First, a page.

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 Relevant information about this satellite page
The current generation of weather satellites are developed and supported by funding from the National Oceanic and Atmospheric Administration (NOAA). This generation of Geostationary Operational Environmental Satellites (GOES), known as the GOES-R Series, are the most advanced fleet of geostationary weather satellites ever to be deployed. These geostationary satellites circle the Earth in geosynchronous orbit, meaning they orbit the Earth’s equatorial plane at a speed that matches the Earth’s rotation. This allows them to stay in a fixed position with respect to a point on the Earth’s surface. Two GOES satellites are always in operation at any given time; one is situated over the Pacific providing views of Hawaii and the western United States, and one is situated over the Atlantic, providing views of the eastern United States and the Atlantic Ocean. GOES satellites are designated with a letter prior to launch and renamed with a number once they reach orbit. GOES-R and GOES- S, the current satellites in orbit, are now referred to as GOES-16 (over the Atlantic Ocean) and GOES-17 (over the Pacific Ocean) respectively. More information can be found on the GOES-R series webpage: https://www.goes-r.gov/mission/mission.html
The GOES-R generation of weather satellites measure 16 different channels, or ABI (Advanced Baseline Imager) bands. They are in the following portions of the electromagnetic spectrum:
     Band 1: Visible – Blue Band (0.47 microns)
     Band 2: Visible – Red Band (0.64 microns)
     Band 3: Near-Infrared – Veggie Band (0.86 microns)
     Band 4: Near-Infrared – Cirrus Band (1.37 microns)
     Band 5: Near-Infrared – Snow/Ice Band (1.6 microns)
     Band 6: Near-Infrared – Cloud Particle Size Band (2.24 microns)
     Band 7: Infrared – Shortwave Window Band (3.9 microns)
     Band 8: Upper Troposphere Water Vapor (6.2 microns)
     Band 9: Mid-Level Troposphere Water Vapor (6.9 microns)
     Band 10: Low-Level Troposphere Water Vapor (7.3 microns)
     Band 11: Cloud Top Phase (8.4 microns)
     Band 12: Ozone (9.6 microns)
     Band 13: Clean IR Longwave (10.3 microns)
     Band 14: IR Longwave (11.2 microns)
     Band 15: Dirty IR Longwave (12.3 microns)
     Band 16: CO2 Longwave IR (13.3 microns)
The Satellite page on this site provides real-time satellite images from many of the bands listed above. These images update on a 5-minute basis and include close-up, high resolution images. The resolution capability of these satellites is approximately 0.5-1 km for the visible imagery and 1 km for the other bands. The images available here are remapped to a Lambert Conformal projection.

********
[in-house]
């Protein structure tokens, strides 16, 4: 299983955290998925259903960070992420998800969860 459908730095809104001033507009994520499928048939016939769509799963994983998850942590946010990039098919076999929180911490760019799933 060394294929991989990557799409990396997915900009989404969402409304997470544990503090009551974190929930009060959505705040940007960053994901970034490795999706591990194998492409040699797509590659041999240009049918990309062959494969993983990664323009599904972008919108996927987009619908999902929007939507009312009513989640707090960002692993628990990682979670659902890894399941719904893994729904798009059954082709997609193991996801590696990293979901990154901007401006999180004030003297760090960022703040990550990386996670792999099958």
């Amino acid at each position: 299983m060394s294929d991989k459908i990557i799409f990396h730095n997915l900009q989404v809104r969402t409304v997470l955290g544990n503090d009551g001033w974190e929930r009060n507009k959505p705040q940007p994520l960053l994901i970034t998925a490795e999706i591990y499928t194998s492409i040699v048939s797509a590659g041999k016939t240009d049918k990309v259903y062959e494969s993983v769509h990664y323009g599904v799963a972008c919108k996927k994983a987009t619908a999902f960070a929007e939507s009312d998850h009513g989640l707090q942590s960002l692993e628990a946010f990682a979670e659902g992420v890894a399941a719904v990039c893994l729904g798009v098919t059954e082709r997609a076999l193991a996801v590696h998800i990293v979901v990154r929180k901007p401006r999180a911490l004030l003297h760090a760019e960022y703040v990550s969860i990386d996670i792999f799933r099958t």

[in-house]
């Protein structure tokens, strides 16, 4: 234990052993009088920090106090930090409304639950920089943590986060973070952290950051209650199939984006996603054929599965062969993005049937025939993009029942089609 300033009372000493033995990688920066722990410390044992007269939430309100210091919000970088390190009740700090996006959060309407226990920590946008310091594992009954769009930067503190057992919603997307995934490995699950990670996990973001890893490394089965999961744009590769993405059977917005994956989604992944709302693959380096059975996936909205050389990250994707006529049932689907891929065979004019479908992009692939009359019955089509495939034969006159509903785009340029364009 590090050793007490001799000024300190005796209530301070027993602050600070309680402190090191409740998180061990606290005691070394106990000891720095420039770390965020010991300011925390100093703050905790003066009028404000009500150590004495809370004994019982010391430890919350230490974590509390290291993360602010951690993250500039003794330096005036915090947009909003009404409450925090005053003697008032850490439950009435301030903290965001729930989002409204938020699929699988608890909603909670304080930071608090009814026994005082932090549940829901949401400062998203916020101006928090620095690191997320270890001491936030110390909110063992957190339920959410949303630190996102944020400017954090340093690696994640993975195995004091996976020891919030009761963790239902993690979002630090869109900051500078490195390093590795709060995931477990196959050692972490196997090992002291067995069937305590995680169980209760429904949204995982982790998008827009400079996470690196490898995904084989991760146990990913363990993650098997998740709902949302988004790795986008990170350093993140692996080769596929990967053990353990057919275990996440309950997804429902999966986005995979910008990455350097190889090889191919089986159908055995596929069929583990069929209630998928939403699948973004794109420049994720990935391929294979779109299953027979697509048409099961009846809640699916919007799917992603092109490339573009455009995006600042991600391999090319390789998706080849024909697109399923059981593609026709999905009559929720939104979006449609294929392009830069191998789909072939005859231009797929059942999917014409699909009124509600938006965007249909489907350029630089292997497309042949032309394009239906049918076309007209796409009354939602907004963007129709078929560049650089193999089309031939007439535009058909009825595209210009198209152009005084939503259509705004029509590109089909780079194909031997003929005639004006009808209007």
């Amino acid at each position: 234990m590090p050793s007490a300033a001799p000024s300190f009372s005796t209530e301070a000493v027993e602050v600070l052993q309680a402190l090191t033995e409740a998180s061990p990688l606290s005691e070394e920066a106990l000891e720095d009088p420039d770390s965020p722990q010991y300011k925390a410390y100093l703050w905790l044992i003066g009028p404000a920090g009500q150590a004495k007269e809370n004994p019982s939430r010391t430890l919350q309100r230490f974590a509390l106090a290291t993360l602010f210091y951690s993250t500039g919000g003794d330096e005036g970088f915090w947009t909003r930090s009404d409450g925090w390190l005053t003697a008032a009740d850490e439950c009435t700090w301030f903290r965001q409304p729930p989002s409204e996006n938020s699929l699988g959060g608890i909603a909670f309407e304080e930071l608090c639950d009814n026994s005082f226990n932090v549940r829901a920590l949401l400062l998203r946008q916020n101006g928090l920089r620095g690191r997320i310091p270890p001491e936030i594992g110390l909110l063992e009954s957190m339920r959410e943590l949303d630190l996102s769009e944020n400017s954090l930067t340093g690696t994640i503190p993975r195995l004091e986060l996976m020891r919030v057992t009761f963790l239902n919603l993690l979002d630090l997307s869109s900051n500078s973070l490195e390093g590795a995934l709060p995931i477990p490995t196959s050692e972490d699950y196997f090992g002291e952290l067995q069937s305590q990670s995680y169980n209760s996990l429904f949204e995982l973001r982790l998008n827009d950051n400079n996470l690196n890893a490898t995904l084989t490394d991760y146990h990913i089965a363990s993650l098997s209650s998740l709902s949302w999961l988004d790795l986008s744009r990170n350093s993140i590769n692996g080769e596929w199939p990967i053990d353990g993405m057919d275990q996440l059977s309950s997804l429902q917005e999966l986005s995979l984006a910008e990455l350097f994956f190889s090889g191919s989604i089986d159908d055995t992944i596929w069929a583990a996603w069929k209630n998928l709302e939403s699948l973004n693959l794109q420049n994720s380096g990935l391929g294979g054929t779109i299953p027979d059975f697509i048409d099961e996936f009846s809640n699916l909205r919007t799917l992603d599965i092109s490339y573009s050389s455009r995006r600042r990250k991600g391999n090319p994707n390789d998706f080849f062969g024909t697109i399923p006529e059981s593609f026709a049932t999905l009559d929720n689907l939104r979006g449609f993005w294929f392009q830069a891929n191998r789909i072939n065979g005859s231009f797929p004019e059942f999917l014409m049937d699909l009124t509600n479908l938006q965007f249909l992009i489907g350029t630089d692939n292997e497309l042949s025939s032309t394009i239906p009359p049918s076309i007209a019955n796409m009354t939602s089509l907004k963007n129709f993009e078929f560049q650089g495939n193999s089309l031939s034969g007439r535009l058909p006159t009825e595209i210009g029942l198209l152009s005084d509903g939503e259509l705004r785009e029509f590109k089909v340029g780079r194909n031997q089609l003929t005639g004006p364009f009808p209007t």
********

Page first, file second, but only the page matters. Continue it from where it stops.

The visible (color) imagery is a combination of bands 1, 2, and 3 and gives a "true color" perspective. The visible (grayscale) imagery shows band 2 only. The visible images display the earth very similarly to how humans see it with their eyes or how typical cameras view it. Clouds and snow appear bright white (high albedo/reflectance) but oceans and trees are much darker.
The infrared imagery shows band 14. This band is calibrated to temperature and expressed in degrees Celsius. Where clouds exist, the temperature is that of the tops of clouds. Where clouds do not exist, the temperature is that of the ground or the water. This information is very valuable to aviators since clouds with cloud top temperatures below 0°C may indicate that an aircraft icing hazard exists. Generally speaking, the warmer an object, the more infrared energy it emits. The satellite sensor measures this energy and calibrates it to temperature using a very simple physical relationship (Planck's Law). In the real world, clouds that are very high in the atmosphere are generally quite cold (perhaps -50°C) whereas clouds that are very near the earth's surface can be quite warm (perhaps +5°C). Likewise, the land may be even warmer than the lower clouds (perhaps +20°C) in the summer. Those colder clouds emit much less infrared energy than the warmer clouds and the land emits more than those warm clouds. The data measured by the satellite are calibrated and colorized according to the temperature with red shades representing higher (warmer) temperatures and blue shades representing lower (cooler) temperatures. If the temperature of the atmosphere decreases with height (which is typical), a user can get an idea of which clouds are high-level and which are low-level based on the cloud top temperature.
The low/mid/high water vapor imagery shows imagery from bands 10, 9, and 8 respectively. The water vapor bands are also calibrated to temperature in degrees Celsius but are typically interpreted more by their colors. Warm colors (oranges and reds) indicate very dry regions and areas that are likely to have few to no clouds whereas cool colors (purples, blues, and greens) indicate regions with higher moister contents and may indicate areas of cloudiness. Gray colors fall in between. The most useful tidbit to be gained from the water vapor images is the locations of storm systems and the jet stream.
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This material is based upon work supported by the National Center for Atmospheric Research, a major facility sponsored by the National Science Foundation and managed by the University Corporation for Atmospheric Research.
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